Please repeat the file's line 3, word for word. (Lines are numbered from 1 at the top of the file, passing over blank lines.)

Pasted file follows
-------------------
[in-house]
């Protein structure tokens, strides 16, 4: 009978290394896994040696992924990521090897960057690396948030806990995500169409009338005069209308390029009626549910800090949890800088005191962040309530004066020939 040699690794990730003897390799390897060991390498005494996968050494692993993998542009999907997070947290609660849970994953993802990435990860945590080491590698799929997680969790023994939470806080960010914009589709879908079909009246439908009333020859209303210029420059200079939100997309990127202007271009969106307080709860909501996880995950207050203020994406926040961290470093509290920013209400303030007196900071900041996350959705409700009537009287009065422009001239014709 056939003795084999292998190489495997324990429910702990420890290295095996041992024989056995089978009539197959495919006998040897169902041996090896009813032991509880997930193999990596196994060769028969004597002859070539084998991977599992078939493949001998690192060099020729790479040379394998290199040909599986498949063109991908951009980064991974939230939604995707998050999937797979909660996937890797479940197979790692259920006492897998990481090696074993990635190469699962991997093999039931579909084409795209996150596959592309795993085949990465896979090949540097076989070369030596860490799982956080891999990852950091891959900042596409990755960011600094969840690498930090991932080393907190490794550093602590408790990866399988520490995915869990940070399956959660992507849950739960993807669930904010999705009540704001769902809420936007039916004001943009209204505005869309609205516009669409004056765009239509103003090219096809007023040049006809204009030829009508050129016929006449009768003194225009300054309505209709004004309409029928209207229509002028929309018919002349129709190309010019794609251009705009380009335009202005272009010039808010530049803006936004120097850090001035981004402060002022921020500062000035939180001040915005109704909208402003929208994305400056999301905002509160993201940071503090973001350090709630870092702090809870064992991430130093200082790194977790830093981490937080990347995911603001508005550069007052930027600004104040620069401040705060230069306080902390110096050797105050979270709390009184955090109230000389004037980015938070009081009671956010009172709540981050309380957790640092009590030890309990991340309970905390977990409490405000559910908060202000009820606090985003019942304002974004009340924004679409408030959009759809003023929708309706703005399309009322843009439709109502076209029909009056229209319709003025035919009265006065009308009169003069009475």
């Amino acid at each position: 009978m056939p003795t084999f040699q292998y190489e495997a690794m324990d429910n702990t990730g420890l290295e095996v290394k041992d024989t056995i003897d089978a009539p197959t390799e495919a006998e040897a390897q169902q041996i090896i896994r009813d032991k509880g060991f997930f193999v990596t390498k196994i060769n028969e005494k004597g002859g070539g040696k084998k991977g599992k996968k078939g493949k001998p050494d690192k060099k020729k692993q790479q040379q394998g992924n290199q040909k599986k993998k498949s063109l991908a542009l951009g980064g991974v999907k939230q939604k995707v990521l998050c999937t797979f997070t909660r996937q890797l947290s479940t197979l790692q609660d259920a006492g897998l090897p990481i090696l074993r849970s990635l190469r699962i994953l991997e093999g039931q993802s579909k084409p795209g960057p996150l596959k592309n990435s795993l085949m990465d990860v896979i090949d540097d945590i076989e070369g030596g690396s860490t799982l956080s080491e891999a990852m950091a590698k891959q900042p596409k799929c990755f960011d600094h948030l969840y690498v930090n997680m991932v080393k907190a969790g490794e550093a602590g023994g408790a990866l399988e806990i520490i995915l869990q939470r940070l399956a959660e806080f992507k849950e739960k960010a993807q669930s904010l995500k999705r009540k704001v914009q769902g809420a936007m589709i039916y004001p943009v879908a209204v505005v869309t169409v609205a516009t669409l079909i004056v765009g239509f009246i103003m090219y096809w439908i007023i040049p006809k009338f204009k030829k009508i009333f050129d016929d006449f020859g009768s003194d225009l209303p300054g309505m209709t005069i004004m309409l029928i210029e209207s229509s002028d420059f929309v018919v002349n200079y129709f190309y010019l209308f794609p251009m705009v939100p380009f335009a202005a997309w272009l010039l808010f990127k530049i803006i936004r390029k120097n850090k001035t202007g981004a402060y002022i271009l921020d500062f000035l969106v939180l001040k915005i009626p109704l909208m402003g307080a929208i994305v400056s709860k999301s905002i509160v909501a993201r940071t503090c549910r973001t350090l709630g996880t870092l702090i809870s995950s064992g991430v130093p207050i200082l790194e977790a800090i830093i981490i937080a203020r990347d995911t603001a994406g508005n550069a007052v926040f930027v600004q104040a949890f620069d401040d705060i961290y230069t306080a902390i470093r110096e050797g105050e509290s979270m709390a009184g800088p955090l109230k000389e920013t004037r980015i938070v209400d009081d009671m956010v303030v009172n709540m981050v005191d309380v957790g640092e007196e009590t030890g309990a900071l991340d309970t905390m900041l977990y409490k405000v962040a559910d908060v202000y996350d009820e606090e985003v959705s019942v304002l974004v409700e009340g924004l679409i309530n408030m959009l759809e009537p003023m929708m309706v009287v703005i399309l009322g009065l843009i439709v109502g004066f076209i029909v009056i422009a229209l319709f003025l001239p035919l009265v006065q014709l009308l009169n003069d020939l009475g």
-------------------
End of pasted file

């Amino acid at each position: 009978m056939p003795t084999f040699q292998y190489e495997a690794m324990d429910n702990t990730g420890l290295e095996v290394k041992d024989t056995i003897d089978a009539p197959t390799e495919a006998e040897a390897q169902q041996i090896i896994r009813d032991k509880g060991f997930f193999v990596t390498k196994i060769n028969e005494k004597g002859g070539g040696k084998k991977g599992k996968k078939g493949k001998p050494d690192k060099k020729k692993q790479q040379q394998g992924n290199q040909k599986k993998k498949s063109l991908a542009l951009g980064g991974v999907k939230q939604k995707v990521l998050c999937t797979f997070t909660r996937q890797l947290s479940t197979l790692q609660d259920a006492g897998l090897p990481i090696l074993r849970s990635l190469r699962i994953l991997e093999g039931q993802s579909k084409p795209g960057p996150l596959k592309n990435s795993l085949m990465d990860v896979i090949d540097d945590i076989e070369g030596g690396s860490t799982l956080s080491e891999a990852m950091a590698k891959q900042p596409k799929c990755f960011d600094h948030l969840y690498v930090n997680m991932v080393k907190a969790g490794e550093a602590g023994g408790a990866l399988e806990i520490i995915l869990q939470r940070l399956a959660e806080f992507k849950e739960k960010a993807q669930s904010l995500k999705r009540k704001v914009q769902g809420a936007m589709i039916y004001p943009v879908a209204v505005v869309t169409v609205a516009t669409l079909i004056v765009g239509f009246i103003m090219y096809w439908i007023i040049p006809k009338f204009k030829k009508i009333f050129d016929d006449f020859g009768s003194d225009l209303p300054g309505m209709t005069i004004m309409l029928i210029e209207s229509s002028d420059f929309v018919v002349n200079y129709f190309y010019l209308f794609p251009m705009v939100p380009f335009a202005a997309w272009l010039l808010f990127k530049i803006i936004r390029k120097n850090k001035t202007g981004a402060y002022i271009l921020d500062f000035l969106v939180l001040k915005i009626p109704l909208m402003g307080a929208i994305v400056s709860k999301s905002i509160v909501a993201r940071t503090c549910r973001t350090l709630g996880t870092l702090i809870s995950s064992g991430v130093p207050i200082l790194e977790a800090i830093i981490i937080a203020r990347d995911t603001a994406g508005n550069a007052v926040f930027v600004q104040a949890f620069d401040d705060i961290y230069t306080a902390i470093r110096e050797g105050e509290s979270m709390a009184g800088p955090l109230k000389e920013t004037r980015i938070v209400d009081d009671m956010v303030v009172n709540m981050v005191d309380v957790g640092e007196e009590t030890g309990a900071l991340d309970t905390m900041l977990y409490k405000v962040a559910d908060v202000y996350d009820e606090e985003v959705s019942v304002l974004v409700e009340g924004l679409i309530n408030m959009l759809e009537p003023m929708m309706v009287v703005i399309l009322g009065l843009i439709v109502g004066f076209i029909v009056i422009a229209l319709f003025l001239p035919l009265v006065q014709l009308l009169n003069d020939l009475g």